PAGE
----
How long had been adults fasting and survived?

According to Postgraduate Medical Journal, in 1965, a 27-year-old Scotsman weighing 207 kilograms (456 pounds) was fasting for 382 days (a year and 17 days) to lose weight [14]. He was monitored by the doctors who were giving him yeast and vitamin supplements. During the fast:

  • He lost 115 kg (253.5 pounds) or 60% of his initial body weight.
  • His blood glucose levels fell to 2 mmol/L (the lowest normal value is 4 mmol/L) but he was not experiencing any disabling symptoms.
  • The 4th month in his fast his potassium levels dropped; after taking potassium supplements for 67 days, his potassium levels normalized and remained normal to the end of the fast without further supplementation.
  • He had low blood magnesium levels.
  • He had high blood uric acid levels but no gout or kidney stones.
  • He was feeling well for the entire period of fasting.

In the medical journals, there are reports of other obese individuals who have been fasting for 350, 256, 249, 236, 139 and 117 days [2,14].

There are anecdotal online reports of people who were water fasting for 55 days (a man, age 35, lost 35 pounds) [11], 50 days (a woman, weighing 145 pounds, lost 50 pounds) [12] or 40 days (a man weighing 290 pounds, lost 40 pounds) [13].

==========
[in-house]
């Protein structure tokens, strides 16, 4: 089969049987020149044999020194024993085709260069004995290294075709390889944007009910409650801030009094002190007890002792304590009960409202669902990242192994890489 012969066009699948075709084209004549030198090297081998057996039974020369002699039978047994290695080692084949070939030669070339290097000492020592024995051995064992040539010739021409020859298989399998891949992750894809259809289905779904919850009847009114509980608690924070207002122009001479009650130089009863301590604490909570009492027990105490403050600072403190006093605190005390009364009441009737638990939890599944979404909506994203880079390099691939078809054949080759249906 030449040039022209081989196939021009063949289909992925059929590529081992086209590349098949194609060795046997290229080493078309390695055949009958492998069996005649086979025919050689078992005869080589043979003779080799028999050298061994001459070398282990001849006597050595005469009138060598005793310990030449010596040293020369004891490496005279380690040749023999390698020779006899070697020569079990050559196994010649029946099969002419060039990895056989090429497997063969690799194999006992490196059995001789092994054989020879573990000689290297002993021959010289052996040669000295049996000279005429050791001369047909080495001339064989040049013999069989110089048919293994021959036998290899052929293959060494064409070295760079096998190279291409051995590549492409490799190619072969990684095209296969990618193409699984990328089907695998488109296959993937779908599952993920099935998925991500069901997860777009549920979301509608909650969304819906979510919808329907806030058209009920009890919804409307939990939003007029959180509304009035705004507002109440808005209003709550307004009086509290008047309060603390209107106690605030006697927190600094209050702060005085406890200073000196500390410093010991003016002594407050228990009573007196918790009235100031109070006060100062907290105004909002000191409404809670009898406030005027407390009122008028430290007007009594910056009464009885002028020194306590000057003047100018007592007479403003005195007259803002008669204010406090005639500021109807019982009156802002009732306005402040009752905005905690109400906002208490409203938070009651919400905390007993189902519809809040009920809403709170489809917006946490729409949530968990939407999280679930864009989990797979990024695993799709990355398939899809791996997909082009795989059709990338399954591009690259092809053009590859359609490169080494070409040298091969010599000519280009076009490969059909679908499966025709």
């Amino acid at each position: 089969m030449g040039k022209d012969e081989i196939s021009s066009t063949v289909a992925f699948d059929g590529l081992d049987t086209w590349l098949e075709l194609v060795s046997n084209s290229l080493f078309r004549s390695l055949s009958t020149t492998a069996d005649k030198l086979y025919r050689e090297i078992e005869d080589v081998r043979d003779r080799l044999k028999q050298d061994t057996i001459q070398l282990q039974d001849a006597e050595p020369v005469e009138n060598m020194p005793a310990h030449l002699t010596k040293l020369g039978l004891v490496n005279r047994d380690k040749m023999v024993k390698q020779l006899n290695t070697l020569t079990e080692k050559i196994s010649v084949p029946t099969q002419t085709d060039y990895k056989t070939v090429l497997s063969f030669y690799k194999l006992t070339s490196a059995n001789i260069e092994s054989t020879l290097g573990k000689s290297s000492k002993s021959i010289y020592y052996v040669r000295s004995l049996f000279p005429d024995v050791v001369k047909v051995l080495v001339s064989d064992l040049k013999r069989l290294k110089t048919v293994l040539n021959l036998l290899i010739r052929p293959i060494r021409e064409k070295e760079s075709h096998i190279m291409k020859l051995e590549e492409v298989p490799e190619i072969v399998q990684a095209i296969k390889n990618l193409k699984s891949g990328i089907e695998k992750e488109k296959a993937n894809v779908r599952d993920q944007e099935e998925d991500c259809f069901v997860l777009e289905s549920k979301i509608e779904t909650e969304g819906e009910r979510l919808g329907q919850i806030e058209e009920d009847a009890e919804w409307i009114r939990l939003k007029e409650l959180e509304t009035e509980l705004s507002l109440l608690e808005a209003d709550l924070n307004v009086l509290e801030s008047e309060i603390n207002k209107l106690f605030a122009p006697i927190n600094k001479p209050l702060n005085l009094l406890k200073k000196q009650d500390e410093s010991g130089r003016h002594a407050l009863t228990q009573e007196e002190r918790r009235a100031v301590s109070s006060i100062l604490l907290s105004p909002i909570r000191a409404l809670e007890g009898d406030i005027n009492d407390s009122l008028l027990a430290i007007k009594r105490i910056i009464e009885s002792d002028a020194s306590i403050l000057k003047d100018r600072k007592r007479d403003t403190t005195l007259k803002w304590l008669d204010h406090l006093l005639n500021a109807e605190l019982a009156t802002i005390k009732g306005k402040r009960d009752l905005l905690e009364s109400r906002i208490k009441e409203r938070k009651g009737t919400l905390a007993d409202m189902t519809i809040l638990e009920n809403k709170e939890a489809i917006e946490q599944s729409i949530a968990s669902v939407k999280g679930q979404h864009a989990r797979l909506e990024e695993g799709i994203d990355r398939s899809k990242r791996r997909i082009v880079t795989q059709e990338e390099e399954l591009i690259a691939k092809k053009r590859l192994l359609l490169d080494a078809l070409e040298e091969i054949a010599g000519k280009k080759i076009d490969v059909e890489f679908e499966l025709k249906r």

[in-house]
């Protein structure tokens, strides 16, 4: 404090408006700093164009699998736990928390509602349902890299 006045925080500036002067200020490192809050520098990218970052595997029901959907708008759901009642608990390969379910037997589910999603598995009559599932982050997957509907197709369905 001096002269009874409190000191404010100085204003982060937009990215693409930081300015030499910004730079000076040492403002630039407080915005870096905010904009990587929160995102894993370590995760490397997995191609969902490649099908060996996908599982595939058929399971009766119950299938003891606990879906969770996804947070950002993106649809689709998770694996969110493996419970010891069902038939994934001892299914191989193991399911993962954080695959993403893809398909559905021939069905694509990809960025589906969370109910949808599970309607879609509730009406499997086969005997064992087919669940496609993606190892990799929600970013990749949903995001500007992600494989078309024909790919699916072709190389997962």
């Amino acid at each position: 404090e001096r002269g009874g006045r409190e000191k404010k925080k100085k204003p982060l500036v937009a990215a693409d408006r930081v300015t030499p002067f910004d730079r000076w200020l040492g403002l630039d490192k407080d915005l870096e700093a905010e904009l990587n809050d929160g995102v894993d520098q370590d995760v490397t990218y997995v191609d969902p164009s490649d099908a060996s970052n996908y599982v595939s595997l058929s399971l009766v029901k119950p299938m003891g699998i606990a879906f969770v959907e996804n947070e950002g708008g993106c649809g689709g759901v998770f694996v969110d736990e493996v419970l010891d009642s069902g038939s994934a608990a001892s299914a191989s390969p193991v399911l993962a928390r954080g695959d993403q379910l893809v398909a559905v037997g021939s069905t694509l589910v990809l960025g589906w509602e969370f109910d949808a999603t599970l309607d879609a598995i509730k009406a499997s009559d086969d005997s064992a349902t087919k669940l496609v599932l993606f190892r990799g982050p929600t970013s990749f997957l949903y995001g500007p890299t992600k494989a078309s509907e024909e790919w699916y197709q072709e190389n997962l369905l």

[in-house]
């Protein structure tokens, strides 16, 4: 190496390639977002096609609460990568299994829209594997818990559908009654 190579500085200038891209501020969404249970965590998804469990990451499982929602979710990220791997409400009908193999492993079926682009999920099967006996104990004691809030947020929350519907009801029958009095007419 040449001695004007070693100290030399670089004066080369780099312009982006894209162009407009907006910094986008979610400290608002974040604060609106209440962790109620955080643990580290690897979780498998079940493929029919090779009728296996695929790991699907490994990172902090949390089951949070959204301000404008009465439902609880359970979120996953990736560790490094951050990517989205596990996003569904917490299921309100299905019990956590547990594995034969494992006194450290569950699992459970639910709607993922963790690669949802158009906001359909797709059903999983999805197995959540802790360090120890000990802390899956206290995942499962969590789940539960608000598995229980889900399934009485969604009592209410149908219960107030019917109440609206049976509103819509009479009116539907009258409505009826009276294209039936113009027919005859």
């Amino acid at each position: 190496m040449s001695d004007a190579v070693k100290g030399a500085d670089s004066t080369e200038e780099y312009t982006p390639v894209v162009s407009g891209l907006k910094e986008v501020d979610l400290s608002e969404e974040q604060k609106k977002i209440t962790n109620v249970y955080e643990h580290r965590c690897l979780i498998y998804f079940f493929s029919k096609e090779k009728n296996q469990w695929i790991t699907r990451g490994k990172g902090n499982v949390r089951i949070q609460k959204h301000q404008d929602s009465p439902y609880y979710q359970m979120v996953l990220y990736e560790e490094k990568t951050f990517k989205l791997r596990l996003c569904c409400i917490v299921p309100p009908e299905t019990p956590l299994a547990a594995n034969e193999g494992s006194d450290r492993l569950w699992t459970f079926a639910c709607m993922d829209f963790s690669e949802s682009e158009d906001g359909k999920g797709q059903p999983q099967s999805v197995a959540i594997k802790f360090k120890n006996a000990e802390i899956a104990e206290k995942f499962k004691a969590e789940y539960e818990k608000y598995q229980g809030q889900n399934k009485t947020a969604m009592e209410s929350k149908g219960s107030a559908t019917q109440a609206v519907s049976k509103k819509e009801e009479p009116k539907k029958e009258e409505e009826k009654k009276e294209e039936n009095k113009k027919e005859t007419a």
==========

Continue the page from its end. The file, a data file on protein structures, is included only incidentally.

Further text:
According to Daily Mail, in 2013, a 65 years old woman, 162 cm/72 kg from Redmond, Washington was fasting for 47 days and then stopped for fear of encouraging other people to starve to death [10]. She lost 15 kg (33 pounds) or 20% of her initial body weight [10].

According to The Western Journal of Medicine, in 1982, a 41 years old monk, 172 cm/68.6 kg, was fasting for religious reasons for 36 days, eating nothing and drinking 2 liters of water per day, under medical supervision and then stopped due to disabling fatigue and dizziness upon standing [2]. He lost 15.7 kg (34.6 pounds), that is 22% of his initial body weight. He was a healthy ovo-lacto vegetarian, but he had a slow heart rate (40-50 beats/min) before starting fasting.